Getting ready for church wasn’t like it is now when you can throw on your favorite football player’s jersey and a pair of ratty jeans. We dressed properly in a white shirt, a clip on tie and itchy woolen slacks, as if sitting through a lengthy Christmas mass wasn’t enough to make a boy fidget.
And so while dad stayed home and probably had a belt or two of eggnog and rum, mom drove to church and along with the rest of the flock cursed and railed about the parking. Once inside we joined the teaming congregation made up mostly of folk who hadn’t seen the inside of a church since Easter Sunday past. It was always easy to spot those Christmas Catholics. While the regulars knew all the plays by heart; when to stand, kneel or genuflect, the bandwagon Catholics often double clutched and started to kneel when the church playbook clearly called for sitting. Every now and then some fool lost in the reverie of his Christmas gifts or fantasizing about what the wife would look like in that lingerie he gave her for Christmas when he couldn’t think of another gift would be the only one standing while everyone else had seated; that is until his wife tugged on his coat and, mortified and red faced, angrily gestured him to sit.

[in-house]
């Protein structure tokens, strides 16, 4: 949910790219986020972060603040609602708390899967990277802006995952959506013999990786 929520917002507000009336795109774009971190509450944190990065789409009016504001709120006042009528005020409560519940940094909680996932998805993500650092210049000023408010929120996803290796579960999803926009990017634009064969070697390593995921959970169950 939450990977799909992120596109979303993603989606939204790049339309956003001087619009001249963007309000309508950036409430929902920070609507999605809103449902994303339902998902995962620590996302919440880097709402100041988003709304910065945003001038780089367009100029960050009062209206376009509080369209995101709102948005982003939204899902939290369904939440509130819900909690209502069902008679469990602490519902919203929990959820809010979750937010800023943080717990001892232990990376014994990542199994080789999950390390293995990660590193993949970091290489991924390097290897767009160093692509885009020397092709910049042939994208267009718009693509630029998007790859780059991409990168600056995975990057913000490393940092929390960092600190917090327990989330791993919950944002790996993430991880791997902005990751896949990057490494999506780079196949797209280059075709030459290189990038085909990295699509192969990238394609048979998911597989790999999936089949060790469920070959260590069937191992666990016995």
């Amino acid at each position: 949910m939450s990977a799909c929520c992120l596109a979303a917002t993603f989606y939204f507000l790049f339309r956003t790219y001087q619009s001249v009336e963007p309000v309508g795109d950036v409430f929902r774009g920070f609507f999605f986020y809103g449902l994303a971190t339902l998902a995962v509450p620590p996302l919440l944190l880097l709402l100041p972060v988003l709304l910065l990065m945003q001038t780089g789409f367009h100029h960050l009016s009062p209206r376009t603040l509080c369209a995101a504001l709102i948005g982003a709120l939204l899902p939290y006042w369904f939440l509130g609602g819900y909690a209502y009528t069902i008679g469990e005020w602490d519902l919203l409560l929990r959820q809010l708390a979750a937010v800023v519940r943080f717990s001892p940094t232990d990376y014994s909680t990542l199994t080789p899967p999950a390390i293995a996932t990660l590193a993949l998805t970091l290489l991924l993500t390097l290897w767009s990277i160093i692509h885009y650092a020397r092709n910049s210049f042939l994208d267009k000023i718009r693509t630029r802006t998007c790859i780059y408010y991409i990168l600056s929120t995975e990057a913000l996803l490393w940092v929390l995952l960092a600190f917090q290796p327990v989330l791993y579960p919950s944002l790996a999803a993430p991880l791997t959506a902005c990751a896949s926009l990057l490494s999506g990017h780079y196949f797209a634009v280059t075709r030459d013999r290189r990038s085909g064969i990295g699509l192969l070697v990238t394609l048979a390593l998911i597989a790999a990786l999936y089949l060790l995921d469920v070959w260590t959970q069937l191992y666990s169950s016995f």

With mass completed and everyone feeling godly and graced the flock got into their cars so that they could curse and rail at the traffic getting out. Once home I raced into the house shed the shirt, the tie and the wool pants and got in my play clothes to find the rest of the neighborhood kids.
The Office Holiday Party